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    Re: Sextant index error and distance
    From: Peter Monta
    Date: 2014 Apr 6, 21:02 -0700
    Hi Debra,


    Hi, I've been trying to correct errors on my astra 111b.When i got it new i found a mirror screw very loose so i thought that was why i it had so many correctable errors ,as the certificate said it had none.

    Do you happen to remember which screw exactly?  I also have an Astra IIIB, though one made about ten years ago.  Glancing at it, there seem to be three types of screws on the mirror mounts:  one type passes through the coils of the wire springs, another clamps a small metal bar (something like a machinist's "toe clamp") against the mount on one end and the adjustment screw threads on the other, and finally the adjustment screw itself is the large one with the cylindrical shroud and square adjustment head.

    If any of the first two types of screws were loosened in shipping, just snug them back in and things should be fine.  They serve to keep the wire springs in place and to provide enough force to lock the main adjustment screws at their intended settings.  Just make sure that turning the main adjustment screw with the provided socket wrench is a smooth process and that there is no backlash or "lost motion".  Little torque is needed.  It's important not to run these screws to their limits---nominally adjusted mirrors will have them somewhere around their midpoints.

    Incidentally, the certificate refers to variations along the arc---it's understood that index error and the other small alignment errors (side error and frame-parallelism and telescope collimation) are part of normal adjustment.

     
    Anyway since then i've been using the tangent screw going back and forwards to both stars and horizon for micro adjustments.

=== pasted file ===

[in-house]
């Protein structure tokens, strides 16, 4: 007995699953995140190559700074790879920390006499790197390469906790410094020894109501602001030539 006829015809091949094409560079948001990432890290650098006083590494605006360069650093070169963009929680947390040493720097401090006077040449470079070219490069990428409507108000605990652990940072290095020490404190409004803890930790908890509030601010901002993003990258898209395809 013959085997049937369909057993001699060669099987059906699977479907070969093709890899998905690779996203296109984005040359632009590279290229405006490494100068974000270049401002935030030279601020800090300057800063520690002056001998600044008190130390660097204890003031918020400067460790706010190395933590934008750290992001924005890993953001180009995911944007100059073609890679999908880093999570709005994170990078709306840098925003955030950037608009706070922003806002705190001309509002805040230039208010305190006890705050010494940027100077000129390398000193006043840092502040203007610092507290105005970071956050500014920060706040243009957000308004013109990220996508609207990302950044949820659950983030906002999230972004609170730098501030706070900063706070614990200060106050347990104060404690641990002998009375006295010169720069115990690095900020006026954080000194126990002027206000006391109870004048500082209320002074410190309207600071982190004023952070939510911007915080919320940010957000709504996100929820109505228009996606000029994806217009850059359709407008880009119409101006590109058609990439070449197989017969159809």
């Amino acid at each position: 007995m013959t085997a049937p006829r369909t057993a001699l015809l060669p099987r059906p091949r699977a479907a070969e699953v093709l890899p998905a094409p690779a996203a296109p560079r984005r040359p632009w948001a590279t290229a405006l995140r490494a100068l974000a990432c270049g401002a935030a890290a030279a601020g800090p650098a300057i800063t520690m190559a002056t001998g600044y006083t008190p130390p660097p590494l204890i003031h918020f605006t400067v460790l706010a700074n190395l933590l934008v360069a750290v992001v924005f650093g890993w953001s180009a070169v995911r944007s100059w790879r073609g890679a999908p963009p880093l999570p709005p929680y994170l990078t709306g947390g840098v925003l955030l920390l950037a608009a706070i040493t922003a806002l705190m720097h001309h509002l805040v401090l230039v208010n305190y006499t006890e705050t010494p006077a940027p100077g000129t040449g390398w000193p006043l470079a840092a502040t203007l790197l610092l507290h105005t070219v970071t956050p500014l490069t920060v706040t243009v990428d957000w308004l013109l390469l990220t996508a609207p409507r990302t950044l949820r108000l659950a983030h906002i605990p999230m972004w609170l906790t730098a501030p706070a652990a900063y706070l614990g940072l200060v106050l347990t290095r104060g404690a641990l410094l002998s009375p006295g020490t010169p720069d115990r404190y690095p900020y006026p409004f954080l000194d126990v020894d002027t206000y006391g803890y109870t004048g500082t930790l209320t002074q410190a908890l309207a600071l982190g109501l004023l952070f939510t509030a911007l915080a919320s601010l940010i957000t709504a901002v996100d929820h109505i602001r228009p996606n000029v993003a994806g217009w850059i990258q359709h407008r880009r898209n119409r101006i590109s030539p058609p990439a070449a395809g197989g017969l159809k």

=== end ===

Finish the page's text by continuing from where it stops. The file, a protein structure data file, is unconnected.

Ok.  I'm guessing you're using both stars and horizon to assess your index error.  They should indeed give similar results.  Try also the Sun by touching lower to upper limb and then vice versa.
     
    Now what i need to know is, when you are looking at an object which isnt the horizon,example something closer like a rock ,a tree, i get a step when i look at them ,but my horizon is fine even after rocking .The arc is zero      .Do i have more errors if this is happening?

    This is normal and doesn't represent an adjustment error.  The horizon mirror and index mirror are displaced vertically by 50 mm or so, and the resulting parallax can be large for nearby objects.  Think of the two mirrors as looking at the rock from two different points of view---the index mirror, being higher, must "look down" a little bit at the rock.  For a horizon, though, which will be at least 3 km distant and probably more, this parallax is at most 4 arcseconds, which will be swamped by the uncertainty in dip.  If you measure index error using a celestial body, then even this tiny error goes away.

    Cheers,
    Peter

       
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